Objectives: Few data exist that explore the level of psychosocial problems and drug abuse in an Australian, adolescent, antenatal population. We set out to audit these data from a population of pregnant Western Australian adolescents. We also set out to examine whether social issues and the use of non-prescription drugs are routinely addressed in general public antenatal clinics.
Methods: One hundred and sixty patients were involved in the prospective cohort study. In the assessed group, 100 consecutive patients from the King Edward Memorial Hospital Adolescent Antenatal Clinic were interviewed during the antenatal period to determine if any major psychosocial issues or a history of non-prescription drug abuse was present. The control group consisted of 60 adolescent patients who delivered in general antenatal clinics at three Perth metropolitan hospitals.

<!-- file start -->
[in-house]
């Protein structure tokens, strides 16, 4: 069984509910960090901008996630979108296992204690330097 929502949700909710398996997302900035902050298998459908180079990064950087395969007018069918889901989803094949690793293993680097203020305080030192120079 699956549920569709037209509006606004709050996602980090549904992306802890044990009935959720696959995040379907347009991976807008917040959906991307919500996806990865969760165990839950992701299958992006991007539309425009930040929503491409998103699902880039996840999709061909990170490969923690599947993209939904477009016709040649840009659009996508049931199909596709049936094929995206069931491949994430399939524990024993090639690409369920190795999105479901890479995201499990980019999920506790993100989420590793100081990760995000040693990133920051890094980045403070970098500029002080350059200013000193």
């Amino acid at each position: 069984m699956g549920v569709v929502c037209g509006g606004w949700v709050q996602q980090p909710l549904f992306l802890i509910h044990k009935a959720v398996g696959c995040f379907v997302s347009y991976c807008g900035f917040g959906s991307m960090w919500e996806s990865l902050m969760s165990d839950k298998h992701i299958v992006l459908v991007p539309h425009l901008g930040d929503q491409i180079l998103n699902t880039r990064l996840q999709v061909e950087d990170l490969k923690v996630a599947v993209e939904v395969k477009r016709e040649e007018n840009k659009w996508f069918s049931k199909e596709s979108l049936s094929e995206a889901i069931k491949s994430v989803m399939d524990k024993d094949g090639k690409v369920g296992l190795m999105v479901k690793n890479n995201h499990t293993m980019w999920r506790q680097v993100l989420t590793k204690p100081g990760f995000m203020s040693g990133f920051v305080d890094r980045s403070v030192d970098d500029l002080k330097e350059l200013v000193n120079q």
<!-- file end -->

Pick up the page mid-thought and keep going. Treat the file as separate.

Results: Sixty percent of the assessed group were identified as having a major psychosocial problem that interfered with their ability to carry out acts of daily living. Consumption of cigarettes, alcohol, marijuana, heroin and solvents were higher than that reported for the general Australian adolescent population. Of note, in the control group, many patients did not have a social, psychological, or drug use history taken by their caregivers.
Conclusion: Failure to identify psychosocial problems and drug abuse during the antenatal period will result in missed opportunities for positive intervention. These problems are common in this population and interventions are required to offer these women alternative foundations upon which to base their mothercraft skills.